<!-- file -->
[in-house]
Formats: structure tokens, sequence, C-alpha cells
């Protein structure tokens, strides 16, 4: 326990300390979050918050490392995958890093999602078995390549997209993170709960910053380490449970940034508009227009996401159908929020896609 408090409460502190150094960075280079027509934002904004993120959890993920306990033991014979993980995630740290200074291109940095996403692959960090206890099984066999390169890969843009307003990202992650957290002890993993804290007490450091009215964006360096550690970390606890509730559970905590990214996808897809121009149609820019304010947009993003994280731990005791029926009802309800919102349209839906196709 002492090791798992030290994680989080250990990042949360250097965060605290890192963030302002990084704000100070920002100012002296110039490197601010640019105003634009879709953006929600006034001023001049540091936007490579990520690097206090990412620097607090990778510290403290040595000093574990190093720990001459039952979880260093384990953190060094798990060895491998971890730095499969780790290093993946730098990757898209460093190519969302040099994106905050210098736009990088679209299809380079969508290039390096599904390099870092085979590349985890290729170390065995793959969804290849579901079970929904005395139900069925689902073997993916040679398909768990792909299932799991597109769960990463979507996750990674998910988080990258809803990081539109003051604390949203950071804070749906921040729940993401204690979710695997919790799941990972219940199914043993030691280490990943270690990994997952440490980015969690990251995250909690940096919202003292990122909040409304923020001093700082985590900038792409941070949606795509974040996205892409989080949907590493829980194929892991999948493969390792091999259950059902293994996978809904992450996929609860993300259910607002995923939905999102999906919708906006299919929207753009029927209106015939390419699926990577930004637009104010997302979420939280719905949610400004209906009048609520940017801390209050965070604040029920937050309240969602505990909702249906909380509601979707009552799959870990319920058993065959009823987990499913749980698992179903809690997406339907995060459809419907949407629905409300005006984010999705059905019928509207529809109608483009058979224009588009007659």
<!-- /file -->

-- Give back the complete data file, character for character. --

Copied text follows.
[in-house]
Formats: structure tokens, sequence, C-alpha cells
């Protein structure tokens, strides 16, 4: 326990300390979050918050490392995958890093999602078995390549997209993170709960910053380490449970940034508009227009996401159908929020896609 408090409460502190150094960075280079027509934002904004993120959890993920306990033991014979993980995630740290200074291109940095996403692959960090206890099984066999390169890969843009307003990202992650957290002890993993804290007490450091009215964006360096550690970390606890509730559970905590990214996808897809121009149609820019304010947009993003994280731990005791029926009802309800919102349209839906196709 002492090791798992030290994680989080250990990042949360250097965060605290890192963030302002990084704000100070920002100012002296110039490197601010640019105003634009879709953006929600006034001023001049540091936007490579990520690097206090990412620097607090990778510290403290040595000093574990190093720990001459039952979880260093384990953190060094798990060895491998971890730095499969780790290093993946730098990757898209460093190519969302040099994106905050210098736009990088679209299809380079969508290039390096599904390099870092085979590349985890290729170390065995793959969804290849579901079970929904005395139900069925689902073997993916040679398909768990792909299932799991597109769960990463979507996750990674998910988080990258809803990081539109003051604390949203950071804070749906921040729940993401204690979710695997919790799941990972219940199914043993030691280490990943270690990994997952440490980015969690990251995250909690940096919202003292990122909040409304923020001093700082985590900038792409941070949606795509974040996205892409989080949907590493829980194929892991999948493969390792091999259950059902293994996978809904992450996929609860993300259910607002995923939905999102999906919708906006299919929207753009029927209106015939390419699926990577930004637009104010997302979420939280719905949610400004209906009048609520940017801390209050965070604040029920937050309240969602505990909702249906909380509601979707009552799959870990319920058993065959009823987990499913749980698992179903809690997406339907995060459809419907949407629905409300005006984010999705059905019928509207529809109608483009058979224009588009007659």